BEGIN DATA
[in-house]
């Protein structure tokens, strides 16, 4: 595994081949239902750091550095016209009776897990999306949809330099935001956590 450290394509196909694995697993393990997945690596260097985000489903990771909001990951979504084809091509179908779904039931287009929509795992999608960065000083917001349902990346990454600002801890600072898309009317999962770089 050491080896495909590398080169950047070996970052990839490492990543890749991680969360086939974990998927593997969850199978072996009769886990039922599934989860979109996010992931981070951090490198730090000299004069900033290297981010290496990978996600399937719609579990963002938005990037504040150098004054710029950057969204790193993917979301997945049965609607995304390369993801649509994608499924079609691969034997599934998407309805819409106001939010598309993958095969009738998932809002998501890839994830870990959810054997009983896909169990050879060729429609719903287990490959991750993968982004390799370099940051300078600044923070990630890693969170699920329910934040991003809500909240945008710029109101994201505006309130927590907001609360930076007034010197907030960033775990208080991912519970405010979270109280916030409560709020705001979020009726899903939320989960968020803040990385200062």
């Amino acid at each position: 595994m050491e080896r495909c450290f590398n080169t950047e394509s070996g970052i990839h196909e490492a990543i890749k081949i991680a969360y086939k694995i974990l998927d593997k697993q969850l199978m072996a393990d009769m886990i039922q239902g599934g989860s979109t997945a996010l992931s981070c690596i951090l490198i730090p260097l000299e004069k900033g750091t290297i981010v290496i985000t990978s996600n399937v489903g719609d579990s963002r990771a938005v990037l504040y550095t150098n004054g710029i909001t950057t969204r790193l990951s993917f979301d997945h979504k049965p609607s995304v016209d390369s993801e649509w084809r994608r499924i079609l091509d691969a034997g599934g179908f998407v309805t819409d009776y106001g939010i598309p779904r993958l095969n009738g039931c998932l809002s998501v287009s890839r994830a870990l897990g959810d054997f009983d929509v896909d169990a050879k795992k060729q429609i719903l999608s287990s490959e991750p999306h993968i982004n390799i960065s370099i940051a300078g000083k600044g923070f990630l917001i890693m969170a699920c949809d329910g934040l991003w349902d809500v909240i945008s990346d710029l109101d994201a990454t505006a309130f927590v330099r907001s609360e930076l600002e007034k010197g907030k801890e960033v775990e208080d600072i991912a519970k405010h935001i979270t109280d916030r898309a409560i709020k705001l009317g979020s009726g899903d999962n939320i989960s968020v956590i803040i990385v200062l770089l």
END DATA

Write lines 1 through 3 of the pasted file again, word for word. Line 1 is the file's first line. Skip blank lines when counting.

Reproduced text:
[in-house]
């Protein structure tokens, strides 16, 4: 595994081949239902750091550095016209009776897990999306949809330099935001956590 450290394509196909694995697993393990997945690596260097985000489903990771909001990951979504084809091509179908779904039931287009929509795992999608960065000083917001349902990346990454600002801890600072898309009317999962770089 050491080896495909590398080169950047070996970052990839490492990543890749991680969360086939974990998927593997969850199978072996009769886990039922599934989860979109996010992931981070951090490198730090000299004069900033290297981010290496990978996600399937719609579990963002938005990037504040150098004054710029950057969204790193993917979301997945049965609607995304390369993801649509994608499924079609691969034997599934998407309805819409106001939010598309993958095969009738998932809002998501890839994830870990959810054997009983896909169990050879060729429609719903287990490959991750993968982004390799370099940051300078600044923070990630890693969170699920329910934040991003809500909240945008710029109101994201505006309130927590907001609360930076007034010197907030960033775990208080991912519970405010979270109280916030409560709020705001979020009726899903939320989960968020803040990385200062």
């Amino acid at each position: 595994m050491e080896r495909c450290f590398n080169t950047e394509s070996g970052i990839h196909e490492a990543i890749k081949i991680a969360y086939k694995i974990l998927d593997k697993q969850l199978m072996a393990d009769m886990i039922q239902g599934g989860s979109t997945a996010l992931s981070c690596i951090l490198i730090p260097l000299e004069k900033g750091t290297i981010v290496i985000t990978s996600n399937v489903g719609d579990s963002r990771a938005v990037l504040y550095t150098n004054g710029i909001t950057t969204r790193l990951s993917f979301d997945h979504k049965p609607s995304v016209d390369s993801e649509w084809r994608r499924i079609l091509d691969a034997g599934g179908f998407v309805t819409d009776y106001g939010i598309p779904r993958l095969n009738g039931c998932l809002s998501v287009s890839r994830a870990l897990g959810d054997f009983d929509v896909d169990a050879k795992k060729q429609i719903l999608s287990s490959e991750p999306h993968i982004n390799i960065s370099i940051a300078g000083k600044g923070f990630l917001i890693m969170a699920c949809d329910g934040l991003w349902d809500v909240i945008s990346d710029l109101d994201a990454t505006a309130f927590v330099r907001s609360e930076l600002e007034k010197g907030k801890e960033v775990e208080d600072i991912a519970k405010h935001i979270t109280d916030r898309a409560i709020k705001l009317g979020s009726g899903d999962n939320i989960s968020v956590i803040i990385v200062l770089l």